Hey everyone, I was just diagnosed with type two diabetes. Since my backpacking menues are high in carbohydrates, I need to find alternatives. Any suggestions? At home I am eating more proteins and more green-leafy vegetables but those are hard to take backpacking. Can you dehydrate a steak?
Loc: Gateway to Columbia Gorge
Complex carbohydrates, especially in conjunction with more fiber (think whole grains) release sugars very slowly. You do need these for backpacking--the exercise is going to reduce your blood sugar considerably and without carbohydrates you may find yourself with hypoglycemia (too low blood sugar). Just be sure they are the right kind of carbohydrates! Whole grains, not white flour, white pasta or white rice (basically empty calories), not energy bars full of sugar or, worse yet, candy bars!
Try searching on this section (see the "sticky" post at the top of the General Discussion Section on how to search; be sure to change the default date parameters); I know there have been a number of posts in the past on diabetic backpacking diets. You're not alone!
Nuts are excellent and contain healthy (i.e., monounsaturated) fats.
May your trails be crooked, winding, lonesome, dangerous, leading to the most amazing view--E. Abbey
Loc: Eastern MA, USA
Yeah, what OregonMouse said.
May I suggest some hikes rather close to home to test not only your gear, but your eating plan. As previously posted, you will be burning carbs and whole grains metabolize more slowly.
Adding to the idea list: Look at foods with a "low glycemic index," and read up on what can change a foods rating on that scale. Cinnamon has some compounds that help with how your body uses insulin, fats and protein can slow down carb uptake, so enough cheese in those mashed spuds might make them OK on days that you hike strenuously. There is also evidence that adding cider vinegar to foods lowers their glycemic index. (Other vinegars also work, but maybe not as well.)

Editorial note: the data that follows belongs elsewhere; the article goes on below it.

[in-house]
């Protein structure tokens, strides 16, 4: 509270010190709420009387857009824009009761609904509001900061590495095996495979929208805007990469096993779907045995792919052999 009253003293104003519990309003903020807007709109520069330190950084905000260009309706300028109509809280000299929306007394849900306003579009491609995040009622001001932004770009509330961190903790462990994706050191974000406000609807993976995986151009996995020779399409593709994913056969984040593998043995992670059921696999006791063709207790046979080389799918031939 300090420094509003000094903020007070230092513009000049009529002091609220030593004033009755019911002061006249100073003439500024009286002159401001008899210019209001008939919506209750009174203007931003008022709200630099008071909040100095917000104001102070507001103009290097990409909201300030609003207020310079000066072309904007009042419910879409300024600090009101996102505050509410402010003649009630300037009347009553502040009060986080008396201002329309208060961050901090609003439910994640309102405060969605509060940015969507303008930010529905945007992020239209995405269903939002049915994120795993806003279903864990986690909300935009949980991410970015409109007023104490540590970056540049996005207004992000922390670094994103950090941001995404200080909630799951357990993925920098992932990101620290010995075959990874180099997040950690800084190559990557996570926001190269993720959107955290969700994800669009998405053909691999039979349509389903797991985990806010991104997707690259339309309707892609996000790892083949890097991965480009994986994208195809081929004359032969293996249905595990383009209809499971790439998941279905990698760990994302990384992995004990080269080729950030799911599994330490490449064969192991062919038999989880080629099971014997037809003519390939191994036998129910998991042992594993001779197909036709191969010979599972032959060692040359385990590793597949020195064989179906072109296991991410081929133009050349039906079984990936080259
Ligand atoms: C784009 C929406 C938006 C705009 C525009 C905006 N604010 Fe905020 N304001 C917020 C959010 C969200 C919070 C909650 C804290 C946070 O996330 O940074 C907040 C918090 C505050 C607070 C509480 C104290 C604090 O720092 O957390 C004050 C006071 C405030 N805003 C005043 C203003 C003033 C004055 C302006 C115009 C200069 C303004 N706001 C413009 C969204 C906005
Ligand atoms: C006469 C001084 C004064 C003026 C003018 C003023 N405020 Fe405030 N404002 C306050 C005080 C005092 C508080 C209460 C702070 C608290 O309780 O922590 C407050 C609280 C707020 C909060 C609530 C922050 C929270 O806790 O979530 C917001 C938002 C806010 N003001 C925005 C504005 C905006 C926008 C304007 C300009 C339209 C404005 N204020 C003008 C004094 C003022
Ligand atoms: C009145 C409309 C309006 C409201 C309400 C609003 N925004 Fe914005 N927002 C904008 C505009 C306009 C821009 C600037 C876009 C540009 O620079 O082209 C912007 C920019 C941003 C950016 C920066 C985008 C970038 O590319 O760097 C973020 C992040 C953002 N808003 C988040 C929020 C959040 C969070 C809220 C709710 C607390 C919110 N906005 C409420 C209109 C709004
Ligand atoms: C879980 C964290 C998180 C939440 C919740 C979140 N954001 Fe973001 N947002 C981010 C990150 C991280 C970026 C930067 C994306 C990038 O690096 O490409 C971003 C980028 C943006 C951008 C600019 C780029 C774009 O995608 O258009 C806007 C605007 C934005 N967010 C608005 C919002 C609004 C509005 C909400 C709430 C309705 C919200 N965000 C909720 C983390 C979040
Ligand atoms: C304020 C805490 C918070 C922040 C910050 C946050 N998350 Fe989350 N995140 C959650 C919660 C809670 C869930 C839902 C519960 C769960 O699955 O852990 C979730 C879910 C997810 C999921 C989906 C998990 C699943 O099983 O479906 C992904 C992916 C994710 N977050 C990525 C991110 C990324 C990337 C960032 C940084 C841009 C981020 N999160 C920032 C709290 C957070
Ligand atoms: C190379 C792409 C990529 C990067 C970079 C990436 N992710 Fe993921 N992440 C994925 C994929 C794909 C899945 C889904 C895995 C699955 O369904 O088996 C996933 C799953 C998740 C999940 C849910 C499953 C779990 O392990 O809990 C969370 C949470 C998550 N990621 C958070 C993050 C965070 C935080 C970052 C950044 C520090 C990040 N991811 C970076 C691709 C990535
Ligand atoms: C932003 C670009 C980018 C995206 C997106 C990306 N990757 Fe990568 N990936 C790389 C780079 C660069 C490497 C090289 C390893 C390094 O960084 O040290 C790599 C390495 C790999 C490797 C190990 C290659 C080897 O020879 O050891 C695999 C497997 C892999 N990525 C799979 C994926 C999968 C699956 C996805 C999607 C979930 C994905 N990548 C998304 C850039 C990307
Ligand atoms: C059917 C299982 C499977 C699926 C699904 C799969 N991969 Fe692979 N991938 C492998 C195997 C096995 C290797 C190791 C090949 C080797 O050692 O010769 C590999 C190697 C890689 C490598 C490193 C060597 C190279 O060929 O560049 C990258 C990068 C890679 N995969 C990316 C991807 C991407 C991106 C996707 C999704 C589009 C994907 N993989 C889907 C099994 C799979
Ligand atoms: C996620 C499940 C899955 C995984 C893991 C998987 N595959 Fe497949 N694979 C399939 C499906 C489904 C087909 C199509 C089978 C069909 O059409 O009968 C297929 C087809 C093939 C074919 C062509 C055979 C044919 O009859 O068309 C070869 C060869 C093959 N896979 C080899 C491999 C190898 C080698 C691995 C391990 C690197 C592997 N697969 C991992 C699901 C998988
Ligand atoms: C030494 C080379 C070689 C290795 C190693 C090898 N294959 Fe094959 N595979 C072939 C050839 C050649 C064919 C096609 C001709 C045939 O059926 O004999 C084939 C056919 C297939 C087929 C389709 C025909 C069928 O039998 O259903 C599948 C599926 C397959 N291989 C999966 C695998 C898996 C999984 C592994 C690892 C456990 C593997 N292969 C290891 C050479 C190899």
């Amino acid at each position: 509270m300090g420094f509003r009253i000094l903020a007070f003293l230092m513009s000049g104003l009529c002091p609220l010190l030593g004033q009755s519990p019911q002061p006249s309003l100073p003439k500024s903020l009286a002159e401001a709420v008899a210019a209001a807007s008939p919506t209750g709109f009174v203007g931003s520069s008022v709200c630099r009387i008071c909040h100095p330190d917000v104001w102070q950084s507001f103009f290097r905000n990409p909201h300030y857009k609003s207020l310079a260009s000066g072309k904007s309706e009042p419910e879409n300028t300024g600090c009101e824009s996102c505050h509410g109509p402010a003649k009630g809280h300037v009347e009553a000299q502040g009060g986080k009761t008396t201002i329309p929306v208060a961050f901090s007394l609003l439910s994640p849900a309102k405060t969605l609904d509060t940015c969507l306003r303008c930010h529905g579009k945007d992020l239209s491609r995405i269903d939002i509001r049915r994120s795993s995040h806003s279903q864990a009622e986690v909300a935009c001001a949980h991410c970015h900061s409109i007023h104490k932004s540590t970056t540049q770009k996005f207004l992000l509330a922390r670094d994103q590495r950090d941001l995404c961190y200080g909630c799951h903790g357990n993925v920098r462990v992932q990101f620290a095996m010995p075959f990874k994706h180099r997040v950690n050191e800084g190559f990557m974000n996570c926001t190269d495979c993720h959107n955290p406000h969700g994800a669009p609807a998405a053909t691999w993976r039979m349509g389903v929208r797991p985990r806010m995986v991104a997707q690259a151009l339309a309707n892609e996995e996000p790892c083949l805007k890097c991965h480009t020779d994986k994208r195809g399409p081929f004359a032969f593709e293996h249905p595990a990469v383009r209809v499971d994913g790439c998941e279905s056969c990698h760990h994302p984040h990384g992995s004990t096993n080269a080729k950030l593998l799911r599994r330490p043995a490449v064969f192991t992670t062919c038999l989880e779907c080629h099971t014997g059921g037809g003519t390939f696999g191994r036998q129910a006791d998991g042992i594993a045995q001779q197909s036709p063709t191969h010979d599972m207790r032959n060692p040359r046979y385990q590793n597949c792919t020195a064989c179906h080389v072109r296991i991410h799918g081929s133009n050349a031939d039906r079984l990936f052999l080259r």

My husband was diagnosed with Type II a couple of years ago. We've been working hard to keep his bolld sugar stable. The tricks above help.
Oh, yes, agave syrup is a sweetener that has little impact on blood sugar.
I was diagnosed with Type II about a year ago - it was actually one of the better things to happen to me. I've started eating right, lost 50 pounds, brought my cholesterol down (it was approaching 200 before), and generally feel a lot better. For the last 6 months, my A1c level has been stable at 6.0. I do take oral medication, but no insulin. Not knowing the specifics of your case, I'm not going to try to make recommendations for you, but I will share what has worked for my case.
I'm not going to claim any particular expertise on diet; Sarbar and Mouse were immensely helpful there. I have found that, for backpacking, I could still use freeze-dried foods for supper - though I switched to the Enertia brand. (I'm not into drying my own foods.) The Enertia website does a good job listing the carbs and sugars, and I simply stay with the ones that are lower in those areas.
I also started looking for granola bars that were reduced-sugar or otherwise had lower sugar levels (Quaker makes several varieties, and I found some of the Nature Valley brands to be pretty good, too.) For breakfast, I've found I can use a Quaker Oatmeal to Go bar, though I often simply mix some dried fruit and nuts (cherries, raisins, walnuts, and pecans are my favorite) into plain old Quaker oats, in the round box. I prepack the oats, fruit and nuts into ziplock bags. The Quaker Oats have no sugars added, and I find that 1/2 or 1/3 serving (of the serving size listed on the package) of the fruit and nuts is plenty, and doesn't add a lot of sugar.
For lunch, I usually eat a stick of beef jerky, some dried fruit, some nuts, and a granola bar and let it go at that.
When I first tried this menu on a hike, I took blood sugar readings both before and after meals, and stayed well within the "<110 before" and "<140 two hours after" levels my doctor recommended. (Eating a granola bar mid-morning and mid-afternoon pushed me closer to the 110 before lunch and supper than I usually am at home, but I was still under the limit.) I always had plenty of energy.
For me, the additional exercise on a backpacking trip lets me eat a higher-carb diet than I would at home.
Listen to Sarbar, Campermom, and Mouse; they were incredibly helpful in getting me transitioned.